The overarching point is, numbers and colors are mental constructs which are abstracted out from their material natures; they are not physical things in themselves.  Hence, materialism can only deal in concrete reality; it cannot deal in abstract reality.  This is why materialism is both reductionist and incomplete with regard to its conception of human nature, especially the human mind.

Such is the dilemma of the materialist.  To establish their worldview, they must fashion a metaphysical theory while at the same time denying any metaphysical reality.  Thus, they must forgo coherence and live with their inconsistency.

Importance of metaphysics for the Christian life of the mind

Someone may ask: What is the study of metaphysics, and why is it important for the Christian life of the mind?  According to the Greek philosopher Aristotle, metaphysics denoted the works after the physical works.  More commonly, though, it is the branch of philosophy that concerns the fundamental nature of ‘reality’ and ‘being’.  Typically, the term 'metaphysical' refers to the reality that transcends the physical world or is beyond the physical world.  Sometimes philosophers may equate the term 'metaphysical' with supernatural since we are contemplating a reality that transcends what is perceptible by our natural senses alone.

The reason these concepts are important for the Christian mind is that if we are to be “prepared to make a defense to anyone who asks” (1 Pet. 3:15), then we may need to point out inconsistencies and incoherencies in competing philosophies that challenge the Christian worldview.  I think too often within Evangelical Christianity, the focus is more on the affections, emotions, and felt needs of being a Christian rather than on the mind of the Christian.  Certainly, the “heart” aspects of the Christian life are important and need to be cultivated – this is clear.  But it should be equally clear that cultivating the life of the mind is important as well.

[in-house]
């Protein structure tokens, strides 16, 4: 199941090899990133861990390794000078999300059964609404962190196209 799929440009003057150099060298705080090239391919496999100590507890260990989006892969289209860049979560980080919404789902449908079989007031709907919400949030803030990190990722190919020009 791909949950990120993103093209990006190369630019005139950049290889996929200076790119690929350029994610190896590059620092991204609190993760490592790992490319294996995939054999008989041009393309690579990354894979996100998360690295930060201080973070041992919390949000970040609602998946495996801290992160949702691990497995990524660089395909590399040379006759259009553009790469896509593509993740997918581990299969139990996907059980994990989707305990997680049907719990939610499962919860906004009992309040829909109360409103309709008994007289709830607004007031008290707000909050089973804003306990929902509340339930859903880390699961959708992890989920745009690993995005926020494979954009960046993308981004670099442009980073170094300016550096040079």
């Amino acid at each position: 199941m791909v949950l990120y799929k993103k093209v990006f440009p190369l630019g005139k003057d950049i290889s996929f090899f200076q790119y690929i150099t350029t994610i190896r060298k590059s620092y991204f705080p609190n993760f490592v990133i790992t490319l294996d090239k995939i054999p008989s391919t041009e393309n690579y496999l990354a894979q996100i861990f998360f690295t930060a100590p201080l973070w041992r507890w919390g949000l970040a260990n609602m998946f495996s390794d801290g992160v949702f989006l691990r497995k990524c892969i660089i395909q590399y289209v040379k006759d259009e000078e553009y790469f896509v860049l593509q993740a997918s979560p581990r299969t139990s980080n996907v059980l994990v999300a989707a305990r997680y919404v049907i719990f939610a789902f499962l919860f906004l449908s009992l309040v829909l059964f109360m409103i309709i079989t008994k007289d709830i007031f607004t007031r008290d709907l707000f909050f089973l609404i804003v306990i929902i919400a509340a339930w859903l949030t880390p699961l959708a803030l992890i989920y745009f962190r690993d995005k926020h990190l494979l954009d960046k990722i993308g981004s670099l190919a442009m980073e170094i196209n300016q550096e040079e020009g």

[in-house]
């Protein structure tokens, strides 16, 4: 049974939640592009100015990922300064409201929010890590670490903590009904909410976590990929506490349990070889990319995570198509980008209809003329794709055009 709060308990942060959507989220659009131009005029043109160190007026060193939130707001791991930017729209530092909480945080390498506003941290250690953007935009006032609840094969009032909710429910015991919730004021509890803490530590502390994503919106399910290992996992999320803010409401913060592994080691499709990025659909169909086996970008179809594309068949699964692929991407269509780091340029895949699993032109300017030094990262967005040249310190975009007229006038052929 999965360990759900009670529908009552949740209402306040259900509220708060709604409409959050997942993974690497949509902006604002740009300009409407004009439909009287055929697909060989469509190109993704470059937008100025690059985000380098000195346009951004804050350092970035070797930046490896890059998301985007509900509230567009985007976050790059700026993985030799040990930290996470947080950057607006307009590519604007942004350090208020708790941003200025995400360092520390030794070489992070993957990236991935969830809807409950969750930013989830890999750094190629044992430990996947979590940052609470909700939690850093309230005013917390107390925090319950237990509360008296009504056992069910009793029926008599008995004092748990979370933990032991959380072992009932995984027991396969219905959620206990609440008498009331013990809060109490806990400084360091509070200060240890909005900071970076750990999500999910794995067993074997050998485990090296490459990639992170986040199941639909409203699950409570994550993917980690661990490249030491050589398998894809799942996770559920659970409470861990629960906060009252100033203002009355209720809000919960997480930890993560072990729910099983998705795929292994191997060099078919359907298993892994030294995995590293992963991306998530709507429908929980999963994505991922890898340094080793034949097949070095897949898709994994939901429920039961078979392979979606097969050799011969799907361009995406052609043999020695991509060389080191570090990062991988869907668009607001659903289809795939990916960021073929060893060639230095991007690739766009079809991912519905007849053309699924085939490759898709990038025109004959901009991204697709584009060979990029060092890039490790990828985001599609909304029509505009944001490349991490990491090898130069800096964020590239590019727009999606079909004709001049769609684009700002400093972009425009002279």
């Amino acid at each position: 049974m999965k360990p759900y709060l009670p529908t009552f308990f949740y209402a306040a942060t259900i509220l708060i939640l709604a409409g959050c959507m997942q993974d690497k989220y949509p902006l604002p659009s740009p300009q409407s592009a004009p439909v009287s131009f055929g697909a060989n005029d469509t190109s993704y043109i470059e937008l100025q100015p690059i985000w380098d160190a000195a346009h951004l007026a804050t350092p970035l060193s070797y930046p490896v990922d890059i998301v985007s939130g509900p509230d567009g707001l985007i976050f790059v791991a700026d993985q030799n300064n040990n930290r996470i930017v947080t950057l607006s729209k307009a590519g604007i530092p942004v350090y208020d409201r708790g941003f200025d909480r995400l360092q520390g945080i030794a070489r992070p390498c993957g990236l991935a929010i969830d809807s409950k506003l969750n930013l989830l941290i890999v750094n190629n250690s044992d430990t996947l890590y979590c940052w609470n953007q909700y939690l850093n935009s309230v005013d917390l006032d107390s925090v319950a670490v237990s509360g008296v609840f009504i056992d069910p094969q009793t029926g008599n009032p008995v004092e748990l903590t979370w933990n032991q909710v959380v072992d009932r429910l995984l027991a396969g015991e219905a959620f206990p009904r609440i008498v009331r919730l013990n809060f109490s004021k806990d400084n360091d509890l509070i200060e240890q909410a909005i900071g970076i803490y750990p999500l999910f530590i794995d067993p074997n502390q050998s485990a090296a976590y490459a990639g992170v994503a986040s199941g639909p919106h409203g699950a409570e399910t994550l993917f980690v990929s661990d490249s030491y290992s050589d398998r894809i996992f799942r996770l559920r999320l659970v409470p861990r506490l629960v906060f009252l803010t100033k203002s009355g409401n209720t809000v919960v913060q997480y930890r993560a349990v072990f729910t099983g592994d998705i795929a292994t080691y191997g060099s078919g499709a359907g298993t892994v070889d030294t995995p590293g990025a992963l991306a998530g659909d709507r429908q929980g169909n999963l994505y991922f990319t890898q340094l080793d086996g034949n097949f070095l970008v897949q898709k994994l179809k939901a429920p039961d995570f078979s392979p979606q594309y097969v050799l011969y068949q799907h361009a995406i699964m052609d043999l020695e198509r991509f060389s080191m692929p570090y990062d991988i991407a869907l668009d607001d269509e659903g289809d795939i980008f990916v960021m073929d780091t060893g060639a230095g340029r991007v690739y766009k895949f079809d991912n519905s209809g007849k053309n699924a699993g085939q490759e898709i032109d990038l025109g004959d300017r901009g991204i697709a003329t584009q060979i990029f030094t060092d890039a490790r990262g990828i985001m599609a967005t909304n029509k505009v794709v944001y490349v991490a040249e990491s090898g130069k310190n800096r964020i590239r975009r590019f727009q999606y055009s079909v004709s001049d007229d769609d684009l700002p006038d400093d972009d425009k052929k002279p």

Lastly, how we think as a Christian, and how our worldview is being shaped and cultivated, is critical to our growth in sanctification.  This is where discipleship comes in.  It is up to each church to encourage discipleship – both personal study and small group discipleship.  And by discipleship, I simply mean being an intentional, motivated learner and follower of Jesus Christ in His kingdom.  This, by design, should be manifested in both our individual and our corporate lives, as each church seeks to guide and shape its congregation to understand both the "heart" and "mind" aspects of being a disciple in Christ's kingdom.   


Dan Tsouloufis

Dan is a Consultant Business Systems Analyst at HSBC in Arlington Heights, IL. Dan is also a founding member and deacon at Redeemer Fellowship in St. Charles, IL. Dan is married to Stephanie, and they have three children: Joseph, Daniel and Grace.

Dan Tsouloufis